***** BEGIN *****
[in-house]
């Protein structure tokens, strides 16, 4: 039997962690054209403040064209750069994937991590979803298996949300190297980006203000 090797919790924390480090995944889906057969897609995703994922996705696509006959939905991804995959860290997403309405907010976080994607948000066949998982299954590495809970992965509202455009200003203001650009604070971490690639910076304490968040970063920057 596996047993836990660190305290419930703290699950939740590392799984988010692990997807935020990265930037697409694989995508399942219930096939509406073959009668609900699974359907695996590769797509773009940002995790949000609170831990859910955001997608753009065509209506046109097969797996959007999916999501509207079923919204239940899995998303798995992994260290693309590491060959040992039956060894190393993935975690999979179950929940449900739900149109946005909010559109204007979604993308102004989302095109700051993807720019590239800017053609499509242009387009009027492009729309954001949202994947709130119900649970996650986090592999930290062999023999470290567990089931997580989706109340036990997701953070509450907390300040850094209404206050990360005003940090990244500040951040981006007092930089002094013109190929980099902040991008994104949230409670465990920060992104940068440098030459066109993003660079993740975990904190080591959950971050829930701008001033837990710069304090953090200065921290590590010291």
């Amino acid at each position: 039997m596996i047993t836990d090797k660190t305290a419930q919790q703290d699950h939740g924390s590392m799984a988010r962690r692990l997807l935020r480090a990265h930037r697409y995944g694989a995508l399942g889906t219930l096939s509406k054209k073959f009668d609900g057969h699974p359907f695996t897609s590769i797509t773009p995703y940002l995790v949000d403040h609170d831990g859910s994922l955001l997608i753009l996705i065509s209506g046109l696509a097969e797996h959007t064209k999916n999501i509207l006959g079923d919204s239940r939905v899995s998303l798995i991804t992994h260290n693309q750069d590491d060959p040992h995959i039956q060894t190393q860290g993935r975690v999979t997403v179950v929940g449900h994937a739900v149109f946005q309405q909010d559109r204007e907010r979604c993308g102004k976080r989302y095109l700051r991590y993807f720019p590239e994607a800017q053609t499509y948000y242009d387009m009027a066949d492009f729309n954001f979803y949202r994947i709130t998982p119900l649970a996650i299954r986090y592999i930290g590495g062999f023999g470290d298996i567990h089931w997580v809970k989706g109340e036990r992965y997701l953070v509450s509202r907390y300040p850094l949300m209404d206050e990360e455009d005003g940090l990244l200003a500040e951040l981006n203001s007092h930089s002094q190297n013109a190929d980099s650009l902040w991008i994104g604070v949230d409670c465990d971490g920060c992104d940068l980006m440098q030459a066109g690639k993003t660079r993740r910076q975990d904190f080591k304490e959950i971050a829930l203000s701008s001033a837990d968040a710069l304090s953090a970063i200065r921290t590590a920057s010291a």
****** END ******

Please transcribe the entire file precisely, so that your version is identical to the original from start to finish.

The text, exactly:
[in-house]
């Protein structure tokens, strides 16, 4: 039997962690054209403040064209750069994937991590979803298996949300190297980006203000 090797919790924390480090995944889906057969897609995703994922996705696509006959939905991804995959860290997403309405907010976080994607948000066949998982299954590495809970992965509202455009200003203001650009604070971490690639910076304490968040970063920057 596996047993836990660190305290419930703290699950939740590392799984988010692990997807935020990265930037697409694989995508399942219930096939509406073959009668609900699974359907695996590769797509773009940002995790949000609170831990859910955001997608753009065509209506046109097969797996959007999916999501509207079923919204239940899995998303798995992994260290693309590491060959040992039956060894190393993935975690999979179950929940449900739900149109946005909010559109204007979604993308102004989302095109700051993807720019590239800017053609499509242009387009009027492009729309954001949202994947709130119900649970996650986090592999930290062999023999470290567990089931997580989706109340036990997701953070509450907390300040850094209404206050990360005003940090990244500040951040981006007092930089002094013109190929980099902040991008994104949230409670465990920060992104940068440098030459066109993003660079993740975990904190080591959950971050829930701008001033837990710069304090953090200065921290590590010291």
């Amino acid at each position: 039997m596996i047993t836990d090797k660190t305290a419930q919790q703290d699950h939740g924390s590392m799984a988010r962690r692990l997807l935020r480090a990265h930037r697409y995944g694989a995508l399942g889906t219930l096939s509406k054209k073959f009668d609900g057969h699974p359907f695996t897609s590769i797509t773009p995703y940002l995790v949000d403040h609170d831990g859910s994922l955001l997608i753009l996705i065509s209506g046109l696509a097969e797996h959007t064209k999916n999501i509207l006959g079923d919204s239940r939905v899995s998303l798995i991804t992994h260290n693309q750069d590491d060959p040992h995959i039956q060894t190393q860290g993935r975690v999979t997403v179950v929940g449900h994937a739900v149109f946005q309405q909010d559109r204007e907010r979604c993308g102004k976080r989302y095109l700051r991590y993807f720019p590239e994607a800017q053609t499509y948000y242009d387009m009027a066949d492009f729309n954001f979803y949202r994947i709130t998982p119900l649970a996650i299954r986090y592999i930290g590495g062999f023999g470290d298996i567990h089931w997580v809970k989706g109340e036990r992965y997701l953070v509450s509202r907390y300040p850094l949300m209404d206050e990360e455009d005003g940090l990244l200003a500040e951040l981006n203001s007092h930089s002094q190297n013109a190929d980099s650009l902040w991008i994104g604070v949230d409670c465990d971490g920060c992104d940068l980006m440098q030459a066109g690639k993003t660079r993740r910076q975990d904190f080591k304490e959950i971050a829930l203000s701008s001033a837990d968040a710069l304090s953090a970063i200065r921290t590590a920057s010291a």